This was a series of challenges that involved a compromised WordPress website. Several proofs (screenshots, log extracts, WordPress archive, etc.) allowed us to answer questions.

00_intrusion (Scenario - MCCU, 25pt)

The financial institution MCCU received a call from a Karen Brebs. Ms. Brebs told an employee that she was a cyber-security jounalist, and that the MCCU website had been compromised. Ms. Brebs emailed the attached screenshot.

To complete this challenge, answer the following question(s):

  1. Is this a real threat (yes/no)?
  2. What’s our next step (A: take the website offline and reinstall the website, B: leave the website up and investigate further, C: take the website offline and investigate further)?

The screenshot shows a webshell accessible from the URL https://midcoastfcu.com/wp-content/plugins/hello.php. This is a real threat for MCCU. Because the site is a WordPress, the safest way to eliminate the threat is to take the site offline and reinstall the site.

Answers

1. yes
2. A

01_logs (Scenario - MCCU, 50pt)

We’ve made contact with the system administrator of the MCCU website - this is not something they developed.

We are waiting on more details from the administrator about the website’s configuration. All we know is that it has two services - Web and SSH.

The only thing we’ve received so far are the logs for the web server and ssh server. MCCU really wants to know how they were compromised.

To complete this challenge, answer the following question(s):

  1. Which service was used to compromise the server (web/ssh)?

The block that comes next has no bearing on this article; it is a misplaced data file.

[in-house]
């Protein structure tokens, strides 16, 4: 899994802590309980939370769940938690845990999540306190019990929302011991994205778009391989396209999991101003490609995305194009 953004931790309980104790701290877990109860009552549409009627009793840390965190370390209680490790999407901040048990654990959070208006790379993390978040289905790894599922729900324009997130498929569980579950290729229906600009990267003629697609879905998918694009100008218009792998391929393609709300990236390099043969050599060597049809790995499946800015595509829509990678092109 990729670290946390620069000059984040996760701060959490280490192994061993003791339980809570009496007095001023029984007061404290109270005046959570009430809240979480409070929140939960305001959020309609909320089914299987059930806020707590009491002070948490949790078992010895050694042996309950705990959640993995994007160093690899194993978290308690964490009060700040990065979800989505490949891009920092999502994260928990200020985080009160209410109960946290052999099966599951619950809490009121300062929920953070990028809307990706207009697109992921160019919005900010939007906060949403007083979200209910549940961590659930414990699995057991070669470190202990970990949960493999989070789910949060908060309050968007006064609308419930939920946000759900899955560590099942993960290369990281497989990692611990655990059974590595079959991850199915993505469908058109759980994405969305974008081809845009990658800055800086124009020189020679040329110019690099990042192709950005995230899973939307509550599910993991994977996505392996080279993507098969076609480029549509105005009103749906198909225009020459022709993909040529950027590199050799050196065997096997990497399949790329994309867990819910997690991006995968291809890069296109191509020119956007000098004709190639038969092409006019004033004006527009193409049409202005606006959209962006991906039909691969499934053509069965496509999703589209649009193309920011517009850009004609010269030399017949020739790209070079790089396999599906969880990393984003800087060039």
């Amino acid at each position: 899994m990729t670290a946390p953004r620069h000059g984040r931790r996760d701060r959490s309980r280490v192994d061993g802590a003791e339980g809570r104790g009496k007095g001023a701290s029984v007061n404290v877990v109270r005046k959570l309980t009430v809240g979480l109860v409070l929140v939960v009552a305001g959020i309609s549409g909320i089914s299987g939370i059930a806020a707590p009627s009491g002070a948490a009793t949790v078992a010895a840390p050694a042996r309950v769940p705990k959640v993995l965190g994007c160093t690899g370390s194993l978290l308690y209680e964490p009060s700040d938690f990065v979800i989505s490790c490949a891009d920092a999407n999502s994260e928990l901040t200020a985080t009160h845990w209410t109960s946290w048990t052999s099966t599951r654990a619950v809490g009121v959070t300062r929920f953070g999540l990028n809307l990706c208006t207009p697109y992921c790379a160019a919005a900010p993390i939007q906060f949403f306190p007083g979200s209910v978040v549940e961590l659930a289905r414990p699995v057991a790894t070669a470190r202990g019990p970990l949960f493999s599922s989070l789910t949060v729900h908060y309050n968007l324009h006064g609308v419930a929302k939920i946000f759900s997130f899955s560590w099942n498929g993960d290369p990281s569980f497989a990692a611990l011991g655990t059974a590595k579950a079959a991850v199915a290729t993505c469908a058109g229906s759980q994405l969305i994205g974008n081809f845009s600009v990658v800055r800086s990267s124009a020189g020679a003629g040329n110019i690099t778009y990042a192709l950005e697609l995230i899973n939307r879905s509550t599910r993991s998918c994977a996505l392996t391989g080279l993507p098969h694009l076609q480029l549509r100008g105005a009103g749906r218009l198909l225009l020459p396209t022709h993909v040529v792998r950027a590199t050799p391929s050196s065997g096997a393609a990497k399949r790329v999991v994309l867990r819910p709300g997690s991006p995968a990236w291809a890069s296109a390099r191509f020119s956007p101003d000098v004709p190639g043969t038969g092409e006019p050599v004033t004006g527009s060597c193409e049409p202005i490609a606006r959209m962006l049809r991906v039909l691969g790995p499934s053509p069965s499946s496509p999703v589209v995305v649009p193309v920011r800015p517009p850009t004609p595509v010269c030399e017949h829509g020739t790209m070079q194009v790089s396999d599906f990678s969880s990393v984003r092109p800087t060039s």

2. Which log file led you to this conclusion (access.log, error.log, auth.log)?
  3. What was the IP of the suspected attacker?
  4. What was the date of the suspected compromise (MM/DD-HH:MM:SS)?
  5. If the attack was web based, what was the URI of the request (/images/pic.png)? Or If the attack was ssh based, what was the username the attacker compromised?

The server has been compromised through the website. It can be seen in the log file access.log which lists the HTTP requests received by the server. At first shy, the attacker (172.16.20.24) tests several potential flaws (HTTP downgrade, WordPress xmlrpc, etc.) before finding a vulnerable PHP page. In the auth.log file, we can see that a new user “admin” was created at 20:35:21. The server was probably compromised before that date. When we look at the received HTTP requests a bit earlier, we see a PHP file in the upload directory (/wp-content/uploads/EYcNS.php). The attacker thus found a way to upload this file, and by going back again the history, we identify the source of the compromise: /wp-content/plugins/wpshop/includes/ajax.php.

auth.log